My intent is to test my recovery model and setup log shipping to replicate a database on another server.

I have a database called AdventureWorks on a primary sql server. Presently SQL Backup performs a full backup on this database every morning @ 6am and on the average takes 3 1/2 hrs (210 minutes) to complete. A separate job runs every 15 minutes and performs a log backup on the same database.

So, I want to restore a full backup from earlier that morning and then all the log backups since that full backup completed how do I know which transaction log backups to select? Is there any danger to applying transaction log backups from 915am to present?


2 Answers 2


Working out which Log Backup to restore is all based on LSN's. You have to apply all log backups since the full (or differential, but you didn't mention them) backup, including log backups taken while the full backup was in progress.

There is no danger in trying to restore a log backup out of sequence, it just won't work. Kin answered above how to find the actual log backups you need to restore.

It's important that you have a continuous chain of log backup files. If you are missing one, or if it's corrupt then you can't restore anything after that point.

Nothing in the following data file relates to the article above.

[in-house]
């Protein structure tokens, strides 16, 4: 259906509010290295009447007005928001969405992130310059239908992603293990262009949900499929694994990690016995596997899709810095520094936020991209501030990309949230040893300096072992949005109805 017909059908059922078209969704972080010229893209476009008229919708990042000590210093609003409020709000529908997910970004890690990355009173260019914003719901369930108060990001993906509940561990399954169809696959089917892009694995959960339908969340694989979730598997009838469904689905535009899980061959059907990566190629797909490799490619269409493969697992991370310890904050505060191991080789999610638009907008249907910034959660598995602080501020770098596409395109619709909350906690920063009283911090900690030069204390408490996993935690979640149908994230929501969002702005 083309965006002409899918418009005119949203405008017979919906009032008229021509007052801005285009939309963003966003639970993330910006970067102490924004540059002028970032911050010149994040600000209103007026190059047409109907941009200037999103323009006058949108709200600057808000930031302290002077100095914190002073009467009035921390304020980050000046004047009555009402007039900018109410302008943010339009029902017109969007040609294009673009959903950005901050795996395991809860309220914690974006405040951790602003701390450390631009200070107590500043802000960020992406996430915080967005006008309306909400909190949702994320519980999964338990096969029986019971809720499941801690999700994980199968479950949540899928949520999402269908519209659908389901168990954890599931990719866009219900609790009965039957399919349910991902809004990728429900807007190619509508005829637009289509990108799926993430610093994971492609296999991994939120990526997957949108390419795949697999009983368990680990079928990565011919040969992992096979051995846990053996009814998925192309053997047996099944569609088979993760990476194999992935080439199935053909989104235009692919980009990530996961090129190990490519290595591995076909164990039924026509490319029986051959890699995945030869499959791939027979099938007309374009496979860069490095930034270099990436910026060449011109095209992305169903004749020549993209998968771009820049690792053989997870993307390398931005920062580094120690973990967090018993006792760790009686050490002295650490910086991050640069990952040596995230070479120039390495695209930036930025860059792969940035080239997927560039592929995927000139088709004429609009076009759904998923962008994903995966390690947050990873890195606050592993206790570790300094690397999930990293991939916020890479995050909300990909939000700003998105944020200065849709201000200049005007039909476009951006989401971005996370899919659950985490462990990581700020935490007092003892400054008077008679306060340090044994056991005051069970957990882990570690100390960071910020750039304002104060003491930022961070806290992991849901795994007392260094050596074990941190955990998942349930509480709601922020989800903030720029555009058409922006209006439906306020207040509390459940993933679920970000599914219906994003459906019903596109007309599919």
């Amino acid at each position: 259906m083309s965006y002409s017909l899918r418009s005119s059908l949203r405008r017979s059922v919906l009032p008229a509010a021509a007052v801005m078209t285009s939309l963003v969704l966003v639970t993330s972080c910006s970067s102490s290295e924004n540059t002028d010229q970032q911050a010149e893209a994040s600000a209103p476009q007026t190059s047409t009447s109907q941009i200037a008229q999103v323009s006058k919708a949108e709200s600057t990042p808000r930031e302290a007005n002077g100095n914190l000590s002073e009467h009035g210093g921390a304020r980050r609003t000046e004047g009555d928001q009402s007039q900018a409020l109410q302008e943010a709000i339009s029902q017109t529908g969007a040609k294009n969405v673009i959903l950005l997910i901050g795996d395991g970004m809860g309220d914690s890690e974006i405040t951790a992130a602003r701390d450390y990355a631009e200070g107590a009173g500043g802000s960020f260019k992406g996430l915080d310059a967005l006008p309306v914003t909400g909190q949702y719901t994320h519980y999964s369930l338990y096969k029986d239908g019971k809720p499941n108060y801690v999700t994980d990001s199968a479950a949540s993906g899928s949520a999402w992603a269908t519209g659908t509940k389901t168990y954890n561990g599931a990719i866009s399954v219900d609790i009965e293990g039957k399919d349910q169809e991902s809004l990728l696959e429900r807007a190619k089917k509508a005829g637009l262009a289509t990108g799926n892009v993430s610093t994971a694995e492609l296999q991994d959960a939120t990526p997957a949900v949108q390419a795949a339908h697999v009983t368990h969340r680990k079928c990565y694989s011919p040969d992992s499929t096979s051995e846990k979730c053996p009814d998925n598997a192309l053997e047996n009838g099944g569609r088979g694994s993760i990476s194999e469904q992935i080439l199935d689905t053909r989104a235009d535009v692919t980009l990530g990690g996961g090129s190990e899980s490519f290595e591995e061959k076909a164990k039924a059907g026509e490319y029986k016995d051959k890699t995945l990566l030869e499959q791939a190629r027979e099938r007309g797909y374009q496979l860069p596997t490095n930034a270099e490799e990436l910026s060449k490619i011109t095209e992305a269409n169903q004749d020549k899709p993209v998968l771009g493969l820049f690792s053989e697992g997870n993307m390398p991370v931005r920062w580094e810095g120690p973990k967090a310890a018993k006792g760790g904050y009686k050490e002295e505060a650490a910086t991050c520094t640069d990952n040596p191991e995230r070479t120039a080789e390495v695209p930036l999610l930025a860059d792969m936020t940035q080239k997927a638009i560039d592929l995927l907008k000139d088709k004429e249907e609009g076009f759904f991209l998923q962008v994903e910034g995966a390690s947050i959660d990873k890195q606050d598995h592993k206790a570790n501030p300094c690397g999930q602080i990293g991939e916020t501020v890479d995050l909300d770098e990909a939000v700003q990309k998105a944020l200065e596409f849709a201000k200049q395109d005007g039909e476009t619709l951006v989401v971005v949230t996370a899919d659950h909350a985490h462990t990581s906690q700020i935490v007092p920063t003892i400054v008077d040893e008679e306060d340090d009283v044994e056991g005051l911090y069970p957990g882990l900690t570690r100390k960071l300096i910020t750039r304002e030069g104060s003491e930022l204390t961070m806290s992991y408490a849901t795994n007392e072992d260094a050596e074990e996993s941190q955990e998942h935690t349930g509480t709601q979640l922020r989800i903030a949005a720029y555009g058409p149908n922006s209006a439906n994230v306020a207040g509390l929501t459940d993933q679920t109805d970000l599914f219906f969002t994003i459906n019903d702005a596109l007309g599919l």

how do I know which transaction log backups to select?

You can find that out using msdb..backupset table. To automate that, you can use RestoreGene - TSQL or PowerShell version

This procedure queries msdb database backup history and database file details in master. It builds and returns RESTORE DATABASE commands as it's result set, it does not execute the commands.

You can do concurrent full and log backups BUT the log is not cleared when the log backup ends. The clearing of the inactive portion of the log is delayed until the full backup completes.

Also, the first log backup restored after a full or diff needs to have the data backup’s lastLSN + 1 contained within its LSN range.

Refer : backup myths

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